8 Reasons for Self-Employed to Love a Health Savings Account

Category: Health Savings Account Originally Posted: March 6, 2015 by HealthCare.com Staff Last modified: May 7, 2015

Are you self-employed? The United States is home to 14.4 million self-employed individuals just like you.1 Unless they have access to health insurance through a spouse or are eligible to stay on your parent’s plan, you must pay entirely for your own healthcare coverage.

If you are relatively healthy and have few medical needs in an average year, a high deductible health insurance plan paired with a health savings account (HSA) can be a smart option. This typically means lower monthly premiums and a place to set aside funds for a proverbial rainy day.

Want to learn more about health insurance plans? Call 877-275-0485.

However, HSAs are more than just a way to save for future healthcare expenses. They offer many tax advantages and other benefits that can make them particularly appealing to the self-employed.

1. There are no contribution minimums.

When you set up an HSA, you do not have to commit to a certain contribution amount or frequency—great news for those with incomes that vary. Better yet, there is no minimum annual contribution.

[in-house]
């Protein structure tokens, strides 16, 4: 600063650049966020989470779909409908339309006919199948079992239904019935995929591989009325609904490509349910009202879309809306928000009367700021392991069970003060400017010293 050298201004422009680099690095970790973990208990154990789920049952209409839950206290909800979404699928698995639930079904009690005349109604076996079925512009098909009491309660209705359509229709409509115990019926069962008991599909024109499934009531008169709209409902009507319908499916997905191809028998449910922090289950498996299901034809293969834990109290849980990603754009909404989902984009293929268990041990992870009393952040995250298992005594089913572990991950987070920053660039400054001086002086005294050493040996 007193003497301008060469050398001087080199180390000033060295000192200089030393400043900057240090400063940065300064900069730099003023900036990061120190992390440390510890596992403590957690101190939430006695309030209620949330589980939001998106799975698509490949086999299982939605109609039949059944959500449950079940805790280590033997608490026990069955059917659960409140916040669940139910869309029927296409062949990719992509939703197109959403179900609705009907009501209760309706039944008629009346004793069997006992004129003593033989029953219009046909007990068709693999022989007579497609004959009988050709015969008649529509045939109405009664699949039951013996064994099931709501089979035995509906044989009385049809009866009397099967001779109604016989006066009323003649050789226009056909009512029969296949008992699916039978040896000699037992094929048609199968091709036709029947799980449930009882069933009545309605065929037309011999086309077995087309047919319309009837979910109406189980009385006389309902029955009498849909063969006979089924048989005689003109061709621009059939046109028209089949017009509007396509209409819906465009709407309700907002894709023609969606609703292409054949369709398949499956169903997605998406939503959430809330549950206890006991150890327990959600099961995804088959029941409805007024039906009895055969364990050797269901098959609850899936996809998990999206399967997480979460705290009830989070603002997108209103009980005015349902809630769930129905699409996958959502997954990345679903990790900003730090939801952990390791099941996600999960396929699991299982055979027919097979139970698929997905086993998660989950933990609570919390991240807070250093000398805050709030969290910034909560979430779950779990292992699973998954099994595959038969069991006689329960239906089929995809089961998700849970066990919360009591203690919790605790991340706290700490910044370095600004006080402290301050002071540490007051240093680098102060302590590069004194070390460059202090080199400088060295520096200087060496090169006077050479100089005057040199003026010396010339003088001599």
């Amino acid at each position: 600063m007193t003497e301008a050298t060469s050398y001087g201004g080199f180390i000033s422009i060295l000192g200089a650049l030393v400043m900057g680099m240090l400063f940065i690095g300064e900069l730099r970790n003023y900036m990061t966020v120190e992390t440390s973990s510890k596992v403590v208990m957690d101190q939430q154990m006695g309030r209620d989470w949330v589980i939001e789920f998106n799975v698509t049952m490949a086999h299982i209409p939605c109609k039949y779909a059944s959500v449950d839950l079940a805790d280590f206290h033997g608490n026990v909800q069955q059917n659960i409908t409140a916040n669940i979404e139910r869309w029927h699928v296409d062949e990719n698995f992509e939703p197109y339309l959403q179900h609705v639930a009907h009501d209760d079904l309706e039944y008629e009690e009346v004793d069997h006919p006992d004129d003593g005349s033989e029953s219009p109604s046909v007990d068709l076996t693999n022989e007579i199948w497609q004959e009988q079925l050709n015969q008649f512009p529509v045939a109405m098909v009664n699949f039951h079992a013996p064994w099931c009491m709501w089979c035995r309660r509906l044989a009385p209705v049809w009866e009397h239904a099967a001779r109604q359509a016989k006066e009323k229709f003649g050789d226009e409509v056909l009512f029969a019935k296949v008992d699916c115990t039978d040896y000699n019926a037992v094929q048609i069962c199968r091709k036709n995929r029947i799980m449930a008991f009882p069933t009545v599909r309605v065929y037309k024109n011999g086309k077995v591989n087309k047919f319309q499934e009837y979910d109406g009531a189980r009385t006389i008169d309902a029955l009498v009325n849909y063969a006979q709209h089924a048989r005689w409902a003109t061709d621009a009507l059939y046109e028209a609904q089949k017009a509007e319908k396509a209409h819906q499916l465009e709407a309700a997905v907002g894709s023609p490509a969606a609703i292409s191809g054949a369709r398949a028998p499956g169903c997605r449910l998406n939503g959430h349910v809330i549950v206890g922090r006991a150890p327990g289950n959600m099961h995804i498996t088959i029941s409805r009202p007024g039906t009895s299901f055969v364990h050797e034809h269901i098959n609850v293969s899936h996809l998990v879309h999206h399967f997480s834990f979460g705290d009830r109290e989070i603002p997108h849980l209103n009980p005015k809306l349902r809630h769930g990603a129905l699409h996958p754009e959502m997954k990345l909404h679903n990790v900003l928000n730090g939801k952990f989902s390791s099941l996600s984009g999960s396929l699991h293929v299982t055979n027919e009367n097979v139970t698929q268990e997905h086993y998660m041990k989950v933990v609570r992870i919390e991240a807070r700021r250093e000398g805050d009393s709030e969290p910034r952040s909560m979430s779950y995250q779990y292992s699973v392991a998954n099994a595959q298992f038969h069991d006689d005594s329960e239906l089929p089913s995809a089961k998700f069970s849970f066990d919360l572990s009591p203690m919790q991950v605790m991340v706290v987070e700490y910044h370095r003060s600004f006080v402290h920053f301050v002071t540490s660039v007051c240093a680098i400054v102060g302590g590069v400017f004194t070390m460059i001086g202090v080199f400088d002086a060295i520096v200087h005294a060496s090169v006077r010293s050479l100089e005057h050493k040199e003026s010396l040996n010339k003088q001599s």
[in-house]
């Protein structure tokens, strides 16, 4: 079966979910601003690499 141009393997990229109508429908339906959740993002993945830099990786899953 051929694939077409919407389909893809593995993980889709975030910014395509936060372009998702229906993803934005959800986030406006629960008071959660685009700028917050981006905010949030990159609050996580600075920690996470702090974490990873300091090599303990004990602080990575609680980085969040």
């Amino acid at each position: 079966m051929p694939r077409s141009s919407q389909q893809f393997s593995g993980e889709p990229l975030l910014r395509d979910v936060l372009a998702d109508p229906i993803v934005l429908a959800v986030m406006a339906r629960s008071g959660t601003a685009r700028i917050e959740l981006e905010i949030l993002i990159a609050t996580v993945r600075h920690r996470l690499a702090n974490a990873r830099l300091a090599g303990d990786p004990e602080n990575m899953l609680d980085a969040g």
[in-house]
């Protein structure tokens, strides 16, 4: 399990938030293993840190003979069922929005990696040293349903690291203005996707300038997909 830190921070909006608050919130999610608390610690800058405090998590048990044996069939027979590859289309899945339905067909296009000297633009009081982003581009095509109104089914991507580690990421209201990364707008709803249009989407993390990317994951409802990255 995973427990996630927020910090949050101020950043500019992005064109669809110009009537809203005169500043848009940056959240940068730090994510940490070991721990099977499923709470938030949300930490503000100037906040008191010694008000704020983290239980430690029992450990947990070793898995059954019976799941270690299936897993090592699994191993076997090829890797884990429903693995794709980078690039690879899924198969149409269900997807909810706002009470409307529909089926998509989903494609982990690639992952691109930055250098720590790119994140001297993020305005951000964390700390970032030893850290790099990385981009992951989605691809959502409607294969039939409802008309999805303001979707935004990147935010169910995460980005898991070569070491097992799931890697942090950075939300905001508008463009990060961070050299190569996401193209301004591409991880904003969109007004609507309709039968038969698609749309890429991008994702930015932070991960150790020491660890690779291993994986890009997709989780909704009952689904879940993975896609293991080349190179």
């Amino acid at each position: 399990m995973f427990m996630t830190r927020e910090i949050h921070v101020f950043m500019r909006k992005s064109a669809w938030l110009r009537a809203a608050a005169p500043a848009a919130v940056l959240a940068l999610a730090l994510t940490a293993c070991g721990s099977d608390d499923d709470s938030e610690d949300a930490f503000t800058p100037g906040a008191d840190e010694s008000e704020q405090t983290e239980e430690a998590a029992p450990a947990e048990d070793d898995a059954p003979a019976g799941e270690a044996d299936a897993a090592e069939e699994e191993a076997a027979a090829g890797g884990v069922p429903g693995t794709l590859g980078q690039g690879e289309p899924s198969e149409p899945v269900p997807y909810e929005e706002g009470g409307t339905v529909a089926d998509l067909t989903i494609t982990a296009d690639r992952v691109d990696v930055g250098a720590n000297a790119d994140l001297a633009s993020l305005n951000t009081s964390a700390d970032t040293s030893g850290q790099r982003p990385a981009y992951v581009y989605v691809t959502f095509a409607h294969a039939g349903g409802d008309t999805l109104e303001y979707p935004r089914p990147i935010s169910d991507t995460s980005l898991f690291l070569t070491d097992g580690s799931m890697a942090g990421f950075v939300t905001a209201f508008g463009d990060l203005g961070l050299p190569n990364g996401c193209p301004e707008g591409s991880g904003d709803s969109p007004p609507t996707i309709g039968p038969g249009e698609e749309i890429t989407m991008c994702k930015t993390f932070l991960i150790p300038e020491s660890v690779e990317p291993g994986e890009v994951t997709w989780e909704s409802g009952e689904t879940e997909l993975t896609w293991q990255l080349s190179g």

However, there is an annual contribution limit set by the IRS each year. In 2015, the limits are2:

  • Individual-only coverage: $3,350
  • Family coverage: $6,650

You can make uneven deposits throughout the year. You can make one deposit. You can elect not to make a deposit at all.

2. Friends and family can contribute to your HSA.

If someone wants to give the gift of helping you pay for medical care, they can. Your HSA may be yours, but friends and relatives can deposit funds into it anytime.

3. HSA contributions are tax deductible.

When you are self-employed, you often want all the deductions you can get. An HSA gives you an opportunity to take another one. You can claim a tax deduction for contributions you or others make to your HSA, with the exception of an employer.3 Others cannot claim a tax deduction for their contributions to your HSA.

4. Interest gained is tax-free.

Unused funds sitting in an HSA earn interest, and the interest that accrues is tax free. That interest will compound over time and when you have an unexpected or major healthcare expense, you can withdraw the funds to help pay those medical bills. Yet another reason to hit your annual contribution limit each year and save, save, save.

5. Funds used for qualified medical expenses are not taxed.

You can use HSA funds to pay for healthcare, tax free. HSA distributions made for medical and dental items and services that qualify for the medical and dental expenses deduction are not taxed.

According to the IRS, qualified medical expenses may be incurred by:

  1. You and your spouse
  2. All dependents you claim on your tax return
  3. Any person you could have claimed as a dependent on your return except that:
    1. The person filed a joint return
    2. The person had a gross income of $3,900 or more
    3. You, or your spouse if filing jointly, could be claimed as a dependent on someone else’s return